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Why Olympian And Manchester Local Diane Modahl Is Giving Back To Her Home City

To celebrate UK Black History Month, we’re going to be championing the achievements of black Britons. Whether it’s in academia, sport, music, the arts or...

To celebrate UK Black History Month, we’re going to be championing the achievements of black Britons.

Whether it’s in academia, sport, music, the arts or elsewhere, black people have made a valuable contribution to our country and culture for generations. As a proud Manchester organisation, we’ve decided to mark this month by focusing on people from our community, starting with Diane Modahl.

Diane Modahl is a former middle distance runner who won three medals at the Commonwealth Games, including gold in the 800m at Auckland in 1990. Modahl, who was born in Manchester to Jamaican parents, also represented Great Britain at four Olympic games between 1988 and 2000.

Following her gold in Auckland, Modahl, from Longsight, failed a drug test. Her resulting appeal has, somewhat unfairly, overshadowed her achievements on the track; but this is largely because it was successful.

While we won’t go into the complex science of the investigation, it was ruled that the lab responsible for testing Modahl had incorrectly stored her urine sample, causing it to denature. Modahl was cleared of all charges, but by this point she had already missed a string of competitions and been vilified in the press.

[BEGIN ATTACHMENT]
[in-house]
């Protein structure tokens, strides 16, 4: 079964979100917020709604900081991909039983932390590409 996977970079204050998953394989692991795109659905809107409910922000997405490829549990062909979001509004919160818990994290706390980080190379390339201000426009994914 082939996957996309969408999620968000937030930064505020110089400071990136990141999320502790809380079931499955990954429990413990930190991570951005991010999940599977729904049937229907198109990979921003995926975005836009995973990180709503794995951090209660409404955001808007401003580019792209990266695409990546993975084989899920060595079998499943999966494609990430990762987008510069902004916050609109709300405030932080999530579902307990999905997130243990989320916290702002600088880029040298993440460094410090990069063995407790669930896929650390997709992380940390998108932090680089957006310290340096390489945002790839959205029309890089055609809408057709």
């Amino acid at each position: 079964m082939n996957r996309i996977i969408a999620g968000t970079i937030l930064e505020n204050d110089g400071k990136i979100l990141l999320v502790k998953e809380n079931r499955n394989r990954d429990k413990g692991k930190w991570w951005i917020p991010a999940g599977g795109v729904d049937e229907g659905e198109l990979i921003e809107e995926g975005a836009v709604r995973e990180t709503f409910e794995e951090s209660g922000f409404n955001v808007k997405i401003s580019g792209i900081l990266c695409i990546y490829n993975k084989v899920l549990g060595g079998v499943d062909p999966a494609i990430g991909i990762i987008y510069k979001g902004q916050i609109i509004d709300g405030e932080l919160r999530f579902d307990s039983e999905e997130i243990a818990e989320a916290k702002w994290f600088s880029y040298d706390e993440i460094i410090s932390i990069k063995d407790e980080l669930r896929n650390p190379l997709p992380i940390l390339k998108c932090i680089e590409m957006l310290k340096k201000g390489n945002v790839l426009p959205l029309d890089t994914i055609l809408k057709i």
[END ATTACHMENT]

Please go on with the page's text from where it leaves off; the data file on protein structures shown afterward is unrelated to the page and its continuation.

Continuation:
Even so, Modahl endured and eventually returned to athletics. As she said in a recent interview with the PFA: “I’m a Mancunian, and we are made of tough stuff. We are honest. We are fair. We have that true northern grit and we don’t give up in the face of adversity.”

With a mindset like that, you can see why she established the Diane Modahl Sports Foundation in 2010. As a kid from Longsight, Diane didn’t have it easy growing up. She set up DMSF to give young people who, like her, are from places like Moss Side, Hulme or Longsight, the chance to maximise their potential.

Through sport and athletics, the foundation instils discipline, pride and confidence in the young people it supports, while giving them the tools necessary to apply these qualities to other areas of life like education and employment.

Thanks to her services to sport and to young people in the North-West, Modahl was awarded an MBE this year.

Diane Modahl MBE faced many obstacles throughout her life, including a controversy that dragged her reputation through the mud and left her financially ruined.

But that didn’t stop her from persevering, from getting back on the track and ultimately focusing on helping others. Modahl has no doubt created a legacy that will inspire a new generation – from Longsight, Moss Side and beyond – to chase their goals.

As she told the PFA: “What I say to young people today is that it’s okay to dream big.”

To learn more about the Diane Modahl Sports Foundation, head to the website.

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